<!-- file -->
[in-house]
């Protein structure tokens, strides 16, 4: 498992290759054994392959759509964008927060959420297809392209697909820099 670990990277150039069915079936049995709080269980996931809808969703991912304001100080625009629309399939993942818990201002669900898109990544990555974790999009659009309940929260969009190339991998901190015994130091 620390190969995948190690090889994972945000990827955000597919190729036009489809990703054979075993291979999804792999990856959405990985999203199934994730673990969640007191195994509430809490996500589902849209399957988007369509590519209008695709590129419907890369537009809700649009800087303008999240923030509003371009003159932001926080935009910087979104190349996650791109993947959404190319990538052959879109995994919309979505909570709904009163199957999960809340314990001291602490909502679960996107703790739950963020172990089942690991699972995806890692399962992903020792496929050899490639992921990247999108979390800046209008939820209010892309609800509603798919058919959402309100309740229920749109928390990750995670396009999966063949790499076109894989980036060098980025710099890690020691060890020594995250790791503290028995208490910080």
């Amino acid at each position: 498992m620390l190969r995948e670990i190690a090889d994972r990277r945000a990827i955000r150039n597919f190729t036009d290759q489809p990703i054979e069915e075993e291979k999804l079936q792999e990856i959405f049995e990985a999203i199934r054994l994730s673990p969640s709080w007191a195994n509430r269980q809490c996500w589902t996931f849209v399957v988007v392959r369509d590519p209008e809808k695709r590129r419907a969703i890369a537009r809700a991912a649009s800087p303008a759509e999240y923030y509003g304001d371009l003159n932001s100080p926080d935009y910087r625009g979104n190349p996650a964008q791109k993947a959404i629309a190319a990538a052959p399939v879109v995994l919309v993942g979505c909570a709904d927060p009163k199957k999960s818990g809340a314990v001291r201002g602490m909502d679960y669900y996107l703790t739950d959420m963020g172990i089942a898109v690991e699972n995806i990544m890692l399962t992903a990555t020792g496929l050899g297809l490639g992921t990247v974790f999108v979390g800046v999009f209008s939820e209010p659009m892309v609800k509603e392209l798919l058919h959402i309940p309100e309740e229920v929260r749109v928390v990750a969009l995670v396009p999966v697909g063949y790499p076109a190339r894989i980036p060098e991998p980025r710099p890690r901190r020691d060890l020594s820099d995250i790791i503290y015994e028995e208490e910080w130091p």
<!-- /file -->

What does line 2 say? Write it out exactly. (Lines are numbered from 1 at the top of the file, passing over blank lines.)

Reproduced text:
């Protein structure tokens, strides 16, 4: 498992290759054994392959759509964008927060959420297809392209697909820099 670990990277150039069915079936049995709080269980996931809808969703991912304001100080625009629309399939993942818990201002669900898109990544990555974790999009659009309940929260969009190339991998901190015994130091 620390190969995948190690090889994972945000990827955000597919190729036009489809990703054979075993291979999804792999990856959405990985999203199934994730673990969640007191195994509430809490996500589902849209399957988007369509590519209008695709590129419907890369537009809700649009800087303008999240923030509003371009003159932001926080935009910087979104190349996650791109993947959404190319990538052959879109995994919309979505909570709904009163199957999960809340314990001291602490909502679960996107703790739950963020172990089942690991699972995806890692399962992903020792496929050899490639992921990247999108979390800046209008939820209010892309609800509603798919058919959402309100309740229920749109928390990750995670396009999966063949790499076109894989980036060098980025710099890690020691060890020594995250790791503290028995208490910080």